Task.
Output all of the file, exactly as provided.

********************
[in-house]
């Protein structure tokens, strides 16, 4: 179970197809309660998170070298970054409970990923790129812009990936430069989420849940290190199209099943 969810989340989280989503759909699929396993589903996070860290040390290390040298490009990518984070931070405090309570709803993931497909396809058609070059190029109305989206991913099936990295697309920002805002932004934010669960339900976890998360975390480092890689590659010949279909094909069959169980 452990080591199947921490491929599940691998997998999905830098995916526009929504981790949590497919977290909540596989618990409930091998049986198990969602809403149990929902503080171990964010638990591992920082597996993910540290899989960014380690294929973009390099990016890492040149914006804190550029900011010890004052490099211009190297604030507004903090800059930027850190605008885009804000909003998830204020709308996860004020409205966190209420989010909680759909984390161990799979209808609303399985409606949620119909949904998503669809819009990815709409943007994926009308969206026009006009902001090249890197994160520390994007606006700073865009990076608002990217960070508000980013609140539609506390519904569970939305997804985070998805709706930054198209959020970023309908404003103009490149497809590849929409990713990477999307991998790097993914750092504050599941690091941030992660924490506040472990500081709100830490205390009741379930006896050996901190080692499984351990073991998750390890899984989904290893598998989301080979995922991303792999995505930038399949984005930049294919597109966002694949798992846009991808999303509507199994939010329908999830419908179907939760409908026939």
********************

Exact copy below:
[in-house]
């Protein structure tokens, strides 16, 4: 179970197809309660998170070298970054409970990923790129812009990936430069989420849940290190199209099943 969810989340989280989503759909699929396993589903996070860290040390290390040298490009990518984070931070405090309570709803993931497909396809058609070059190029109305989206991913099936990295697309920002805002932004934010669960339900976890998360975390480092890689590659010949279909094909069959169980 452990080591199947921490491929599940691998997998999905830098995916526009929504981790949590497919977290909540596989618990409930091998049986198990969602809403149990929902503080171990964010638990591992920082597996993910540290899989960014380690294929973009390099990016890492040149914006804190550029900011010890004052490099211009190297604030507004903090800059930027850190605008885009804000909003998830204020709308996860004020409205966190209420989010909680759909984390161990799979209808609303399985409606949620119909949904998503669809819009990815709409943007994926009308969206026009006009902001090249890197994160520390994007606006700073865009990076608002990217960070508000980013609140539609506390519904569970939305997804985070998805709706930054198209959020970023309908404003103009490149497809590849929409990713990477999307991998790097993914750092504050599941690091941030992660924490506040472990500081709100830490205390009741379930006896050996901190080692499984351990073991998750390890899984989904290893598998989301080979995922991303792999995505930038399949984005930049294919597109966002694949798992846009991808999303509507199994939010329908999830419908179907939760409908026939």